Even in the countryside of certain regions, Latvians are under cultural and linguistic stress from their unilingual neighbors. The most multinational area outside of cities can be found in the province of Latgale in the southeastern part of Latvia. There the Daugavpils district (excluding the city) in 1989 was 35.9 percent Latvian, Kraslava district 43.1 percent, Rezekne district (excluding the city) 53.3 percent, and Ludza district 53.4 percent. For several decades, Latvians in these districts were forced to attend Russian-language schools because of the dearth or absence of Latvian schools. Not surprisingly, during the Soviet period there was a process of assimilation to the Russian-language group. With the advent of independence, Latgale has become a focal point for official and unofficial programs of Latvianization, which include the opening of new Latvian schools, the printing of new Latvian local newspapers, and the opening of a Latvian television station for Latgalians. A major thrust in Latvianization is also provided by the resurgent Roman Catholic Church and its clergy.

Most Latvians themselves are not aware that by 1989 they had become a minority of the population in the usually most active age-group of twenty to forty-four. In the age category of thirty-five to thirty-nine, Latvians were down to 43.0 percent of the total. The period spanning the years from the late teens to middle age usually provides the most important pool of people for innovation and entrepreneurship. The relatively low Latvian demographic presence in this group could partly account for the much smaller visibility of Latvians in the privatization and business entrepreneurship process within the republic.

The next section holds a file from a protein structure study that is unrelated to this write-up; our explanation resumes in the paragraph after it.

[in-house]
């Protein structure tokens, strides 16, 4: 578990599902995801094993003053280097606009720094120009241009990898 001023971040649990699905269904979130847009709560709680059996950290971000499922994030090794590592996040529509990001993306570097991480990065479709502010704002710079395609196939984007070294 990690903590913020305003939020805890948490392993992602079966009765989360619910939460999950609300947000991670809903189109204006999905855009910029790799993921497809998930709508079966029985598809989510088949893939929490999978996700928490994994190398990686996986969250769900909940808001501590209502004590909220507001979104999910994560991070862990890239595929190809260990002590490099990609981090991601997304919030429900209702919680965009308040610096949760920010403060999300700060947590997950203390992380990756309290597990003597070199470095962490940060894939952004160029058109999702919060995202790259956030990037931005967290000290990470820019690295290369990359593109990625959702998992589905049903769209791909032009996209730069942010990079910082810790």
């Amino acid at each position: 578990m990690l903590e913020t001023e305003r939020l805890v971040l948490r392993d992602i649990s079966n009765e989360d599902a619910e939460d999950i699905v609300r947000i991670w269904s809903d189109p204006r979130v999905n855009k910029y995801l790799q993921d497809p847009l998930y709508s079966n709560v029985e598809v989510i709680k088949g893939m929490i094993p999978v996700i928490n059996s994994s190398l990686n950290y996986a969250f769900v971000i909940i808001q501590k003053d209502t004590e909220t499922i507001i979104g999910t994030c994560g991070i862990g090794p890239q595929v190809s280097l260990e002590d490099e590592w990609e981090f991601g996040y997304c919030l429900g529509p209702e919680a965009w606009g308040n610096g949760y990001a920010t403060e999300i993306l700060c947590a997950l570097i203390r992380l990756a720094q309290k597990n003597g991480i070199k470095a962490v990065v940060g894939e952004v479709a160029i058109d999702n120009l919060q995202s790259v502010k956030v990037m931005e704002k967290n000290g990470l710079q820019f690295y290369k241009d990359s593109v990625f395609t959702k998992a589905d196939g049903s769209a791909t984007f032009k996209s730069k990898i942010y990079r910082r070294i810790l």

What About the Russians?

The fact that over 35% of all Latvians (and 50% of the residents of the capital, Riga) have Russian as their first language gives rise to two separate media spaces in Latvia; one in Latvian and one in Russian. Their coverage reflects the divergent interests of the two communities and the Russian language media's line on foreign policy tends to be pro-Moscow in its orientation.

Russian speakers make up 44 percent of Latvia's 2 million population. Latvian is the official state language and Russian is treated as a foreign language. At schools and kindergartens, children are taught both in the Russian and Latvian languages. Russian was rejected as an official second state language at an unprecedented referendum in Latvia held in February 2012. Some 75 percent of Latvians said they were against the proposal. Moscow has repeatedly accused the former-Soviet Baltic states of Latvia and Estonia of discrimination against their Russian-speaking minorities.